The reason the Amazon chose this venue for a stop was the exhibits of Jim Henson’s characters, and artifacts from his 1982 film “The Dark Crystal” . Please do not confuse the original film with the Dark Crystal series recently released by Netflix.


Stained Glass window above entrance to the Jim Henson exhibit



The Dark Crystal exhibit was definitely worth the time. I’ll let the artifacts speak for themselves. If you are old enough to have watched the film in the theater, you know how remarkable the set and effects were. No CGI. No computers. Just practical effects went into creating a world and story that holds up to the present time.

I won’t bore you with the rest of the journey except to give a thumbnail review of the hotels where we stopped.

Drury Inn & Suites Charlotte University Place 415 West W.T. Harris Blvd, Charlotte, NC, 28262 United States of America <  >

This hotel was the best of the entire trip. We arrived in the early evening and were pleasantly surprised to find out they offer a “Kick-back Hour” that comes with your room. This included a taco/baked potato bar, Hot Dog bar, Salad bar, and two drinks from the bar. The breakfast offerings were also very good. All of the usual Southern treats like eggs, biscuits, sausage, and gravy. Makes my ol’ arteries clog just thinking back on it.

Home2 Suites by Hilton Durham Chapel Hill 3305 Watkins Road, Durham, 27707, NC, US  When I thought the hotel in Atlanta was going to be the low point of this trip, we stopped at Home 2. This is a “greenie’ enterprise promoting sustainability and healthy living. While I’m all for these ideas, the execution left a lot to be desired. The sheets on the beds were all microfiber made from “recycled materials” aka plastic. If you want to experience this for yourself, replace the sheets on your bed with vinyl shower curtains or plastic trash bags and snuggle down for the night. The breakfast offerings were little boxes of yellowish blobs that claimed to be scrambled eggs and sausage that you had to microwave. We bought some Slim Jim Meat Snacks at the gas station instead.

The nice part of this stop was an Asian confusion eatery across the parking lot called Tasu Express . A good selection of classic “Chinese food” options sold by the individual plate in a very clean and pleasant setting. Definitely worth the time to stop.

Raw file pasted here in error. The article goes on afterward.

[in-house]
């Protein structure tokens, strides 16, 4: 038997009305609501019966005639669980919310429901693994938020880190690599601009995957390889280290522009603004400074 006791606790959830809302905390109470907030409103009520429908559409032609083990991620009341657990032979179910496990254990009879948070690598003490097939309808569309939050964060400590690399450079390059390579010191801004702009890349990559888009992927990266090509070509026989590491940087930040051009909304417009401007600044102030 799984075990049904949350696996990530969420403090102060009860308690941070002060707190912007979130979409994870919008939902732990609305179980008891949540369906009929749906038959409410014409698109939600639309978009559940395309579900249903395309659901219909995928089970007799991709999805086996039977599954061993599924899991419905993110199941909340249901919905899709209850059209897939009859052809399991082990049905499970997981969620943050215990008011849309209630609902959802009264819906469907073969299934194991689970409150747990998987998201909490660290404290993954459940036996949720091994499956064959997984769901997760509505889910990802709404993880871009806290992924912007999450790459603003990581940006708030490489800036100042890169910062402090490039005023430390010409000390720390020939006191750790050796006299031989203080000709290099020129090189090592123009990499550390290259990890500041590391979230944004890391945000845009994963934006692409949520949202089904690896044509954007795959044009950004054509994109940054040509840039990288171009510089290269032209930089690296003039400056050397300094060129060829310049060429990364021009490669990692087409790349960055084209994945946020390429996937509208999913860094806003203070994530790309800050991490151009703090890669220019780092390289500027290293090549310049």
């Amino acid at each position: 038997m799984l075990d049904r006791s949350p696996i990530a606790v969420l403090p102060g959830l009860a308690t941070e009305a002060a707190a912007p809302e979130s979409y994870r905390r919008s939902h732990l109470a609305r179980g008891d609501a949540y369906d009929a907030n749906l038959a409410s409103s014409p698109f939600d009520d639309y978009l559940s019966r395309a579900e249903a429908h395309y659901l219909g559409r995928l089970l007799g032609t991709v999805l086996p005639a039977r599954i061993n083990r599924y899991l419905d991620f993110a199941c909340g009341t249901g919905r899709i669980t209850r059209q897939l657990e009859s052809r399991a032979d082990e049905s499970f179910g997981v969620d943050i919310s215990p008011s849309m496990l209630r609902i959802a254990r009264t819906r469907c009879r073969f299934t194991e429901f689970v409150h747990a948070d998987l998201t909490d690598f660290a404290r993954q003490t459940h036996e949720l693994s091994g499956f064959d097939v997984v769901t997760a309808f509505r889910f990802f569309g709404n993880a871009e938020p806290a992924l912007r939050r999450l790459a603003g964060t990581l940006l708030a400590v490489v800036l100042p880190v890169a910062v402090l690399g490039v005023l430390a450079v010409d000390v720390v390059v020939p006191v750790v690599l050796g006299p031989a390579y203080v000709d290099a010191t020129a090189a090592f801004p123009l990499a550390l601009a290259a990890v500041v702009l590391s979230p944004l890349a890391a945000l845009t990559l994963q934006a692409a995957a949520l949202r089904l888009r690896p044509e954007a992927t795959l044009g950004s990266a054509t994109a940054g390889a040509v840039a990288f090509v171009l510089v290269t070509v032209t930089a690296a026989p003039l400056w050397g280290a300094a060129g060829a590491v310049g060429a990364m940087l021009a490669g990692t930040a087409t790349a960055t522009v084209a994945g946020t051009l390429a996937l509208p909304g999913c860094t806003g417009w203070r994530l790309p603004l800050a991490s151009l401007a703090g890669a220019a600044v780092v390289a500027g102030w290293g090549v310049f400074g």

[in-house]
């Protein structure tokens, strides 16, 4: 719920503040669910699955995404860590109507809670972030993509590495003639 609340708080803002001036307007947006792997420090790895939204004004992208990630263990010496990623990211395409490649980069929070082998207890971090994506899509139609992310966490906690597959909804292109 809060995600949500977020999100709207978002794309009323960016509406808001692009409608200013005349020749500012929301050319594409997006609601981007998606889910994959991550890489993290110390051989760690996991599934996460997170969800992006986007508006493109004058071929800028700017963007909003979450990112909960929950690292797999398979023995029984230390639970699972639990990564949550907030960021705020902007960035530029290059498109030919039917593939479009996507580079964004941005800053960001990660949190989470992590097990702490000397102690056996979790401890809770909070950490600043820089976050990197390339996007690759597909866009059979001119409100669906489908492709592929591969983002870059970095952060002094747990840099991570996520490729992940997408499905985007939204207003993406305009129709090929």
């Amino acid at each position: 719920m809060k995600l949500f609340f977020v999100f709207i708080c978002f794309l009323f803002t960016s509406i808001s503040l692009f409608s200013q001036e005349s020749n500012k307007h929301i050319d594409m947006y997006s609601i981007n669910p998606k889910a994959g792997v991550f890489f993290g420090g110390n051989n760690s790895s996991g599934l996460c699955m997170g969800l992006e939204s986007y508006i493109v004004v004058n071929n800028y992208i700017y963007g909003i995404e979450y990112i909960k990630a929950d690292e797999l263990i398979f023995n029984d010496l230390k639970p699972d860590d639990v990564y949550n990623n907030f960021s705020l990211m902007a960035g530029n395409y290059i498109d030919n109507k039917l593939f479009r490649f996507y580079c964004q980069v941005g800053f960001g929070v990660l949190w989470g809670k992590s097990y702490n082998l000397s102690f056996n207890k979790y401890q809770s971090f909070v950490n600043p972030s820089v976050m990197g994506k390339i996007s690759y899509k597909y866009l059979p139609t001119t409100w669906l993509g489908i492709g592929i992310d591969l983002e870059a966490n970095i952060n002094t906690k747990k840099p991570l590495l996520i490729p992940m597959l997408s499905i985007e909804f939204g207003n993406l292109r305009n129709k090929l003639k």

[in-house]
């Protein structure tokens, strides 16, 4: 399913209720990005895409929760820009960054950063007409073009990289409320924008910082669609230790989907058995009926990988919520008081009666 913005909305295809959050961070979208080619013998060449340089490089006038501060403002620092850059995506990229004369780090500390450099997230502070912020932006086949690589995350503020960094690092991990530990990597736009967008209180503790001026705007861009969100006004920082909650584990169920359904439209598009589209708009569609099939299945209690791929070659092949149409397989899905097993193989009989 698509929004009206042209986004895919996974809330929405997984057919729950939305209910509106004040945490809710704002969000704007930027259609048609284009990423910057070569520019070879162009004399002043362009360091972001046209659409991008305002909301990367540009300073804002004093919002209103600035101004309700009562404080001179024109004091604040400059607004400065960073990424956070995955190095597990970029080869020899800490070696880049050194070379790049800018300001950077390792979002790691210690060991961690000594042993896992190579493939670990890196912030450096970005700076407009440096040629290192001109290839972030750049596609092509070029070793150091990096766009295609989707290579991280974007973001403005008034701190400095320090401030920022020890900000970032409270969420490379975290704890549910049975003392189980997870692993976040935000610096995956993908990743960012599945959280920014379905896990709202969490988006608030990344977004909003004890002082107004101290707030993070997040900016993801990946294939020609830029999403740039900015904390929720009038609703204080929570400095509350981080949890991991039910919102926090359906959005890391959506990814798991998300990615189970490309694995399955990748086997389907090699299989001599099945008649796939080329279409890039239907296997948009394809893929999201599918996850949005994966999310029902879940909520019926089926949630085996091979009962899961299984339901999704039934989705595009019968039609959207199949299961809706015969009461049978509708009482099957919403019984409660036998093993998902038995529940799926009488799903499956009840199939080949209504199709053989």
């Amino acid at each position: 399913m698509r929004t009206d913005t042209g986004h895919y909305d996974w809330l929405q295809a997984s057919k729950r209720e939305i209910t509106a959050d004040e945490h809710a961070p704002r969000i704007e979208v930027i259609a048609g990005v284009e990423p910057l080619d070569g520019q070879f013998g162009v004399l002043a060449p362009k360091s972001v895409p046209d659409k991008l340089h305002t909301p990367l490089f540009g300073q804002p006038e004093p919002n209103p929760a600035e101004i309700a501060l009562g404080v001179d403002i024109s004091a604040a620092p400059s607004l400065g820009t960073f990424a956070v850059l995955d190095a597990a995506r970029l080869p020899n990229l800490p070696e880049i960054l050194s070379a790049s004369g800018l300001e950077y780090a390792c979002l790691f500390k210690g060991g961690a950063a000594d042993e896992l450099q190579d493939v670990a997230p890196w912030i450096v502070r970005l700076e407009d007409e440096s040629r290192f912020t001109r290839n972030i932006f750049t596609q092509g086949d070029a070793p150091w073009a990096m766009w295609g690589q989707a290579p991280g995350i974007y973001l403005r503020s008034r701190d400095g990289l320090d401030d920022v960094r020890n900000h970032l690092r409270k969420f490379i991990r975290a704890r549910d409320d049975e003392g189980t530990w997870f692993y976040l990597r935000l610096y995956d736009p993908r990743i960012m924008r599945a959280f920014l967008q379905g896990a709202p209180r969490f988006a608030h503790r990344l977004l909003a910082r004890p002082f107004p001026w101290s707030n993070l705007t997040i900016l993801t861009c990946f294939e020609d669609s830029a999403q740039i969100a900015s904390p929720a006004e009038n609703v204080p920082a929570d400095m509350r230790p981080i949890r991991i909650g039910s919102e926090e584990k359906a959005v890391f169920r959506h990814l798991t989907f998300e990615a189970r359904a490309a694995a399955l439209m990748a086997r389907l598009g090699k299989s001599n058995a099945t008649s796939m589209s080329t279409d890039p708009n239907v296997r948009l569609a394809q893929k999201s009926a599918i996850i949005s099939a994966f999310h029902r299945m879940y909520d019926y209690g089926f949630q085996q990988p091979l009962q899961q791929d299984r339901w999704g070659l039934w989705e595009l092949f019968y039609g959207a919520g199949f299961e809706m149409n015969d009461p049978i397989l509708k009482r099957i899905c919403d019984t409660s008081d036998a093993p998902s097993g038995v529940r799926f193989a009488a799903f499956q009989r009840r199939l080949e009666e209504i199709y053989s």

Best Western Plus Music Row 1407 Division Street, Nashville, TN, 37203 United States of America This stop was half-way between the Drury Inn and Home2. The bedspread had a big black footprint on it that proved housekeeping was less than engaged in their jobs. On the other hand, breakfast was excellent. Made to order omelets, waffles, and all of the classic Southern faves.

Stay Safe & Stay Away!

Devil Take the Hindmost!

This showed up on a news aggregator recently:
“The Supermassive Black Hole at The Centre of Our Galaxy Is
Becoming More Active.”
The tagline that accompanied it made me LMAO:
If you are too young, or out of the loop, to get the reference, the Puppeteers are an alien race from Larry Niven’s “Known Space” stories. While you are social distancing, pick up a copy of Ringworld. you can meet the Puppeteers, find out where the world from Halo came from, and understand the gag in the title of this post.
Stay Calm & Stay Away.

CES: Consumerism Enabling Stupid

Let me get this straight, (if that phrase that is still politically correct enough to be used in public). Millions of people would willingly sacrifice major organs and undergo painful experimental treatments to get out of a chair forced upon them by injury, disability, or disease. Now the idiots at #Segway want to put EVERYONE in chairs…

I thought them folks was ‘posed to be the “smart” ones. Guess they’d best go back to watching cartoons and leave problem solvin’ to the ijits.


To be fair, if this device can benefit those in chairs for legitimate reasons, go forth and conquer, but I see this ending up like the horror from the movie WALL-E.

“We’re All In This Together Kid…”

What happens when Terry Gilliam of Monty Python’s Flying Circus fame takes on George Orwell’s classic 1984 ?



Jonathan Pryce plays Sam Lowry, a bumbling shade of Orwell’s Winston, a man who actually enjoys being the smartest man in his little corner of the behemoth idiocratic government filled with paranoids, Party members, and quislings all sharing an obsession with tiny screens that play an endless parade of classic films, but absolutely nothing that could bring the actions of the government or society at large into question.

All is well and the Christmas season is in full swing when the swatting of a fly turns into the SWAT-ing of an innocent man who is arrested on suspicion of being a terrorist, and who dies while undergoing interrogation. The dead man has been erroneously charged for government expenses related to his own imprisonment and interrogation under a new program promoted as a way to ease the tax burden of the war on terror.

Sam Lowry gets sucked out of his comfortable shell when a refund check made out to the dead man arrives in his boss’s office. The refund means an error was made somewhere, and everyone is scrambling to avoid the blame. The error snowballs, with Sam trapped in the middle until he is accused of being a terrorist himself and ultimately lands in the interrogator’s chair.


As a last act of desperation, Sam escapes into his last place of refuge, his fantasies.


“He’s got away from us Jack.”

Most folks have their favorite holiday movie that has been watched so many times it has become a tradition to annoy their children and relatives with. “It’s a Wonderful Life”  with Jimmy Stewart as George Bailey is probably one of the most popular next to “Miracle on 34th Street“.